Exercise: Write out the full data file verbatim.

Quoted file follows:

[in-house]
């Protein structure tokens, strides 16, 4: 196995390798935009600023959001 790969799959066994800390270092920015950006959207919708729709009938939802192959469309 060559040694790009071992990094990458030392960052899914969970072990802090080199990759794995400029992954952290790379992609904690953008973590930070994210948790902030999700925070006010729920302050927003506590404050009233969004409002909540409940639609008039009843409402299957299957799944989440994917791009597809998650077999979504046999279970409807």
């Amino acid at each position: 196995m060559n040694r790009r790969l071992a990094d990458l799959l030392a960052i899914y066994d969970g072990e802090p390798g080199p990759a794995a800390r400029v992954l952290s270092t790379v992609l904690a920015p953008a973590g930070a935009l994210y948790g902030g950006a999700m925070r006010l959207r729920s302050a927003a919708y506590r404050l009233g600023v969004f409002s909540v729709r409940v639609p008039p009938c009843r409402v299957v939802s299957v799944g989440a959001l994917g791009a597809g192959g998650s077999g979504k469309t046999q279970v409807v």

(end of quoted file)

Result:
[in-house]
């Protein structure tokens, strides 16, 4: 196995390798935009600023959001 790969799959066994800390270092920015950006959207919708729709009938939802192959469309 060559040694790009071992990094990458030392960052899914969970072990802090080199990759794995400029992954952290790379992609904690953008973590930070994210948790902030999700925070006010729920302050927003506590404050009233969004409002909540409940639609008039009843409402299957299957799944989440994917791009597809998650077999979504046999279970409807």
């Amino acid at each position: 196995m060559n040694r790009r790969l071992a990094d990458l799959l030392a960052i899914y066994d969970g072990e802090p390798g080199p990759a794995a800390r400029v992954l952290s270092t790379v992609l904690a920015p953008a973590g930070a935009l994210y948790g902030g950006a999700m925070r006010l959207r729920s302050a927003a919708y506590r404050l009233g600023v969004f409002s909540v729709r409940v639609p008039p009938c009843r409402v299957v939802s299957v799944g989440a959001l994917g791009a597809g192959g998650s077999g979504k469309t046999q279970v409807v």